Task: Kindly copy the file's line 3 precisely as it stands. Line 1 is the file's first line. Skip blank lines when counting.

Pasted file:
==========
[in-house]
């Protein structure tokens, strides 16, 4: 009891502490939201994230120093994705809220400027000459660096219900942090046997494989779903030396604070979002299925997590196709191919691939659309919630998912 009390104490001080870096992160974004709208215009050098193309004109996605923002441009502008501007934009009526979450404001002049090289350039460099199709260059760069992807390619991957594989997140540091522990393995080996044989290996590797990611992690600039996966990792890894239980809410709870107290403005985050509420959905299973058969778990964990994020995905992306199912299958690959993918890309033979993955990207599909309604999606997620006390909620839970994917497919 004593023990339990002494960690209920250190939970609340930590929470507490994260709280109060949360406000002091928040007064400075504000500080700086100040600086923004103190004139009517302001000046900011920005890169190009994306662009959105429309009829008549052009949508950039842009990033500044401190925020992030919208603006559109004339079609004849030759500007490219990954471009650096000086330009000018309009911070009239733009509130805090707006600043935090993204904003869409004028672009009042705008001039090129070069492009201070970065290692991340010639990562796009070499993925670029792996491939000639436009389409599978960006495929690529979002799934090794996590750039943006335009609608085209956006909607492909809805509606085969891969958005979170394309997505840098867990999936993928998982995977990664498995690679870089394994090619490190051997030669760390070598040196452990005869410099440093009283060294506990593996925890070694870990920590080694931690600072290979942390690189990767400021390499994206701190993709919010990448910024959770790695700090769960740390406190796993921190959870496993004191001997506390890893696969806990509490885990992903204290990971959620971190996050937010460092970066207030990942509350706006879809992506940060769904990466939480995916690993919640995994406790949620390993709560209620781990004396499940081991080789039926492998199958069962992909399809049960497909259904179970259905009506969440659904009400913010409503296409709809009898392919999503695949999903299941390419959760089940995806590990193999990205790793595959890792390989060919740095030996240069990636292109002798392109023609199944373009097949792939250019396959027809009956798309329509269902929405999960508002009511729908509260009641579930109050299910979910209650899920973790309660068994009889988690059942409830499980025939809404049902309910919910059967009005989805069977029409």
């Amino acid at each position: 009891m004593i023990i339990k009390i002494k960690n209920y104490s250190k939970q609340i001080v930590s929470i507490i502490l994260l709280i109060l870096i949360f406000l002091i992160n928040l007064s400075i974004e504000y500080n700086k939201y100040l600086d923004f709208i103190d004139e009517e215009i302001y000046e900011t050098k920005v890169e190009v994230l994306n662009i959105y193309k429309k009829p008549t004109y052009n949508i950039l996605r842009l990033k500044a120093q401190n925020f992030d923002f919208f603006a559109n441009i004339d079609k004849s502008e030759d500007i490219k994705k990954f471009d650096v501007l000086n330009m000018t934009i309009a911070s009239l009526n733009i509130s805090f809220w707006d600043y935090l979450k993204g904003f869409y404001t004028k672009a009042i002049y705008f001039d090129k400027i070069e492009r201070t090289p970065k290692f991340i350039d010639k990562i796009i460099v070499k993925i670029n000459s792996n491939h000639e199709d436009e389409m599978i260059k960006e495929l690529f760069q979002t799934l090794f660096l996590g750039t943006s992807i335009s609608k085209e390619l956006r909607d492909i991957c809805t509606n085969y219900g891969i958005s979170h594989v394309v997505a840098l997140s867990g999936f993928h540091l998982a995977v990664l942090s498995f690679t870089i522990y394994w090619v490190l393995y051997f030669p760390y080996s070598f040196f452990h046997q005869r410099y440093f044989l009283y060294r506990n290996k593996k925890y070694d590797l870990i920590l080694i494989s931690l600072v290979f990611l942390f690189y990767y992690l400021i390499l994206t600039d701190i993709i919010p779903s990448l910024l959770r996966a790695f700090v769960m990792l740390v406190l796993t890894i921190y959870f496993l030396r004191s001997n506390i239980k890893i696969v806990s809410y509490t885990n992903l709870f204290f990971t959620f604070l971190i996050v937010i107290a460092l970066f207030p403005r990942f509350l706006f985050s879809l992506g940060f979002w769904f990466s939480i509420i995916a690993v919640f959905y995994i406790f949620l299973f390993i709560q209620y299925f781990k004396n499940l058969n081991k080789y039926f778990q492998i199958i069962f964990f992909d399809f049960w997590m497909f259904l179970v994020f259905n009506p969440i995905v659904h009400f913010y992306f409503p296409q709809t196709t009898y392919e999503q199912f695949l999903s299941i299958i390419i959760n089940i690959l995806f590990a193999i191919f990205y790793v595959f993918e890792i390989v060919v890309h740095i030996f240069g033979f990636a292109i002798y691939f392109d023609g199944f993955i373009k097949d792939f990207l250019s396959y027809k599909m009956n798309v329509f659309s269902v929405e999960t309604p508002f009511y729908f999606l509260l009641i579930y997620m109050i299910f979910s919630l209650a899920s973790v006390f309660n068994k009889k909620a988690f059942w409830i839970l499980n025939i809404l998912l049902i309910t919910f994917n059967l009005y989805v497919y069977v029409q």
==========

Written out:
């Amino acid at each position: 009891m004593i023990i339990k009390i002494k960690n209920y104490s250190k939970q609340i001080v930590s929470i507490i502490l994260l709280i109060l870096i949360f406000l002091i992160n928040l007064s400075i974004e504000y500080n700086k939201y100040l600086d923004f709208i103190d004139e009517e215009i302001y000046e900011t050098k920005v890169e190009v994230l994306n662009i959105y193309k429309k009829p008549t004109y052009n949508i950039l996605r842009l990033k500044a120093q401190n925020f992030d923002f919208f603006a559109n441009i004339d079609k004849s502008e030759d500007i490219k994705k990954f471009d650096v501007l000086n330009m000018t934009i309009a911070s009239l009526n733009i509130s805090f809220w707006d600043y935090l979450k993204g904003f869409y404001t004028k672009a009042i002049y705008f001039d090129k400027i070069e492009r201070t090289p970065k290692f991340i350039d010639k990562i796009i460099v070499k993925i670029n000459s792996n491939h000639e199709d436009e389409m599978i260059k960006e495929l690529f760069q979002t799934l090794f660096l996590g750039t943006s992807i335009s609608k085209e390619l956006r909607d492909i991957c809805t509606n085969y219900g891969i958005s979170h594989v394309v997505a840098l997140s867990g999936f993928h540091l998982a995977v990664l942090s498995f690679t870089i522990y394994w090619v490190l393995y051997f030669p760390y080996s070598f040196f452990h046997q005869r410099y440093f044989l009283y060294r506990n290996k593996k925890y070694d590797l870990i920590l080694i494989s931690l600072v290979f990611l942390f690189y990767y992690l400021i390499l994206t600039d701190i993709i919010p779903s990448l910024l959770r996966a790695f700090v769960m990792l740390v406190l796993t890894i921190y959870f496993l030396r004191s001997n506390i239980k890893i696969v806990s809410y509490t885990n992903l709870f204290f990971t959620f604070l971190i996050v937010i107290a460092l970066f207030p403005r990942f509350l706006f985050s879809l992506g940060f979002w769904f990466s939480i509420i995916a690993v919640f959905y995994i406790f949620l299973f390993i709560q209620y299925f781990k004396n499940l058969n081991k080789y039926f778990q492998i199958i069962f964990f992909d399809f049960w997590m497909f259904l179970v994020f259905n009506p969440i995905v659904h009400f913010y992306f409503p296409q709809t196709t009898y392919e999503q199912f695949l999903s299941i299958i390419i959760n089940i690959l995806f590990a193999i191919f990205y790793v595959f993918e890792i390989v060919v890309h740095i030996f240069g033979f990636a292109i002798y691939f392109d023609g199944f993955i373009k097949d792939f990207l250019s396959y027809k599909m009956n798309v329509f659309s269902v929405e999960t309604p508002f009511y729908f999606l509260l009641i579930y997620m109050i299910f979910s919630l209650a899920s973790v006390f309660n068994k009889k909620a988690f059942w409830i839970l499980n025939i809404l998912l049902i309910t919910f994917n059967l009005y989805v497919y069977v029409q």